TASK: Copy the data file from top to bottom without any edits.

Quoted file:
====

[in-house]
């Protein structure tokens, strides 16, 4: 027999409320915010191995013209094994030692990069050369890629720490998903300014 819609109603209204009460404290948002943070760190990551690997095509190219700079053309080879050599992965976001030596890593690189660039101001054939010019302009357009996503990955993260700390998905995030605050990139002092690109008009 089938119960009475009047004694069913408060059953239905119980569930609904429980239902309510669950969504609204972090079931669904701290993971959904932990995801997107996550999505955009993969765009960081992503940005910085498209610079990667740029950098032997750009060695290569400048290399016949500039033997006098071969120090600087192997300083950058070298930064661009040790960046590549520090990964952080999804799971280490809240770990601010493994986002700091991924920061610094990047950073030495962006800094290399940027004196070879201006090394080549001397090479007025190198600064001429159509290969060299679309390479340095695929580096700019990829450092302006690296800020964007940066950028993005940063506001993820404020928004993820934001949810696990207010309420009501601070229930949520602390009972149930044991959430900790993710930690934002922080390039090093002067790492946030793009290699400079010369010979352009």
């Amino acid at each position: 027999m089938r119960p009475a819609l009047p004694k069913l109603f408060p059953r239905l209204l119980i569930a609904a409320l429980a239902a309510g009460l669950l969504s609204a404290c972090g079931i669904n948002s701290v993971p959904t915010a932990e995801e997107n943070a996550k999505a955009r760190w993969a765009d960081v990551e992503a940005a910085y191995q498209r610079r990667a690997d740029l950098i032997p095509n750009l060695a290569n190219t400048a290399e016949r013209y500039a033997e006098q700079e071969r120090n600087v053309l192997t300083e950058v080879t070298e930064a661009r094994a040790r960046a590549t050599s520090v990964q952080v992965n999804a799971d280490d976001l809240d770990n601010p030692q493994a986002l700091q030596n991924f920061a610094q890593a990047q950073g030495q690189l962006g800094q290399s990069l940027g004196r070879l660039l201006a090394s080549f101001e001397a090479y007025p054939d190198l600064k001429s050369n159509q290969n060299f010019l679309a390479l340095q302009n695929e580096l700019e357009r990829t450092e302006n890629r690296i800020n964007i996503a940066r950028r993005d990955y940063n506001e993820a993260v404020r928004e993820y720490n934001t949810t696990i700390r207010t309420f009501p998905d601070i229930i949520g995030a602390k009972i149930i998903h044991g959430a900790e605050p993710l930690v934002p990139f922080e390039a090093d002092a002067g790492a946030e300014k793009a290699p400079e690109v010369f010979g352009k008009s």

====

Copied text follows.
[in-house]
């Protein structure tokens, strides 16, 4: 027999409320915010191995013209094994030692990069050369890629720490998903300014 819609109603209204009460404290948002943070760190990551690997095509190219700079053309080879050599992965976001030596890593690189660039101001054939010019302009357009996503990955993260700390998905995030605050990139002092690109008009 089938119960009475009047004694069913408060059953239905119980569930609904429980239902309510669950969504609204972090079931669904701290993971959904932990995801997107996550999505955009993969765009960081992503940005910085498209610079990667740029950098032997750009060695290569400048290399016949500039033997006098071969120090600087192997300083950058070298930064661009040790960046590549520090990964952080999804799971280490809240770990601010493994986002700091991924920061610094990047950073030495962006800094290399940027004196070879201006090394080549001397090479007025190198600064001429159509290969060299679309390479340095695929580096700019990829450092302006690296800020964007940066950028993005940063506001993820404020928004993820934001949810696990207010309420009501601070229930949520602390009972149930044991959430900790993710930690934002922080390039090093002067790492946030793009290699400079010369010979352009």
């Amino acid at each position: 027999m089938r119960p009475a819609l009047p004694k069913l109603f408060p059953r239905l209204l119980i569930a609904a409320l429980a239902a309510g009460l669950l969504s609204a404290c972090g079931i669904n948002s701290v993971p959904t915010a932990e995801e997107n943070a996550k999505a955009r760190w993969a765009d960081v990551e992503a940005a910085y191995q498209r610079r990667a690997d740029l950098i032997p095509n750009l060695a290569n190219t400048a290399e016949r013209y500039a033997e006098q700079e071969r120090n600087v053309l192997t300083e950058v080879t070298e930064a661009r094994a040790r960046a590549t050599s520090v990964q952080v992965n999804a799971d280490d976001l809240d770990n601010p030692q493994a986002l700091q030596n991924f920061a610094q890593a990047q950073g030495q690189l962006g800094q290399s990069l940027g004196r070879l660039l201006a090394s080549f101001e001397a090479y007025p054939d190198l600064k001429s050369n159509q290969n060299f010019l679309a390479l340095q302009n695929e580096l700019e357009r990829t450092e302006n890629r690296i800020n964007i996503a940066r950028r993005d990955y940063n506001e993820a993260v404020r928004e993820y720490n934001t949810t696990i700390r207010t309420f009501p998905d601070i229930i949520g995030a602390k009972i149930i998903h044991g959430a900790e605050p993710l930690v934002p990139f922080e390039a090093d002092a002067g790492a946030e300014k793009a290699p400079e690109v010369f010979g352009k008009s």